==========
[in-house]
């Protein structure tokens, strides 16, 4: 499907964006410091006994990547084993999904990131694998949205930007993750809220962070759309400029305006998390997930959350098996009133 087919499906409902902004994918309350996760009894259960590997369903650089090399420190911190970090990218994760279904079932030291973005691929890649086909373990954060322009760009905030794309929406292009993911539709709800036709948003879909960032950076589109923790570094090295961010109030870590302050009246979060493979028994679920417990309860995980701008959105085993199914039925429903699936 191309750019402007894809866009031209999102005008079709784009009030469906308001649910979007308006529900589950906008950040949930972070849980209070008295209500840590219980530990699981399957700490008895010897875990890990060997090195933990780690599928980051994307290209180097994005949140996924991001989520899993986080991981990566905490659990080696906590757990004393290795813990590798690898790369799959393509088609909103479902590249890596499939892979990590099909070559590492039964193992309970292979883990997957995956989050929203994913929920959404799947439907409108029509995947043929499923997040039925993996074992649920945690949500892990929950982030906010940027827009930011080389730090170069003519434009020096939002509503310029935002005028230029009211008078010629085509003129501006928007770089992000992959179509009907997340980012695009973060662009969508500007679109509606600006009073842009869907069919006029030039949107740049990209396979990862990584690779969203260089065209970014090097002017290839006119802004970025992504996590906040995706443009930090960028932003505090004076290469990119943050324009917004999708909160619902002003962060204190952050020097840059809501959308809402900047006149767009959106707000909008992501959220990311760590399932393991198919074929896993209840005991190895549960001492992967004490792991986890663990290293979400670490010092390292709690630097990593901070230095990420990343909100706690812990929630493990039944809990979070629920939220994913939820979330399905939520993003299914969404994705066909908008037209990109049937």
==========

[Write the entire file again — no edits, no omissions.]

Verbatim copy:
[in-house]
């Protein structure tokens, strides 16, 4: 499907964006410091006994990547084993999904990131694998949205930007993750809220962070759309400029305006998390997930959350098996009133 087919499906409902902004994918309350996760009894259960590997369903650089090399420190911190970090990218994760279904079932030291973005691929890649086909373990954060322009760009905030794309929406292009993911539709709800036709948003879909960032950076589109923790570094090295961010109030870590302050009246979060493979028994679920417990309860995980701008959105085993199914039925429903699936 191309750019402007894809866009031209999102005008079709784009009030469906308001649910979007308006529900589950906008950040949930972070849980209070008295209500840590219980530990699981399957700490008895010897875990890990060997090195933990780690599928980051994307290209180097994005949140996924991001989520899993986080991981990566905490659990080696906590757990004393290795813990590798690898790369799959393509088609909103479902590249890596499939892979990590099909070559590492039964193992309970292979883990997957995956989050929203994913929920959404799947439907409108029509995947043929499923997040039925993996074992649920945690949500892990929950982030906010940027827009930011080389730090170069003519434009020096939002509503310029935002005028230029009211008078010629085509003129501006928007770089992000992959179509009907997340980012695009973060662009969508500007679109509606600006009073842009869907069919006029030039949107740049990209396979990862990584690779969203260089065209970014090097002017290839006119802004970025992504996590906040995706443009930090960028932003505090004076290469990119943050324009917004999708909160619902002003962060204190952050020097840059809501959308809402900047006149767009959106707000909008992501959220990311760590399932393991198919074929896993209840005991190895549960001492992967004490792991986890663990290293979400670490010092390292709690630097990593901070230095990420990343909100706690812990929630493990039944809990979070629920939220994913939820979330399905939520993003299914969404994705066909908008037209990109049937």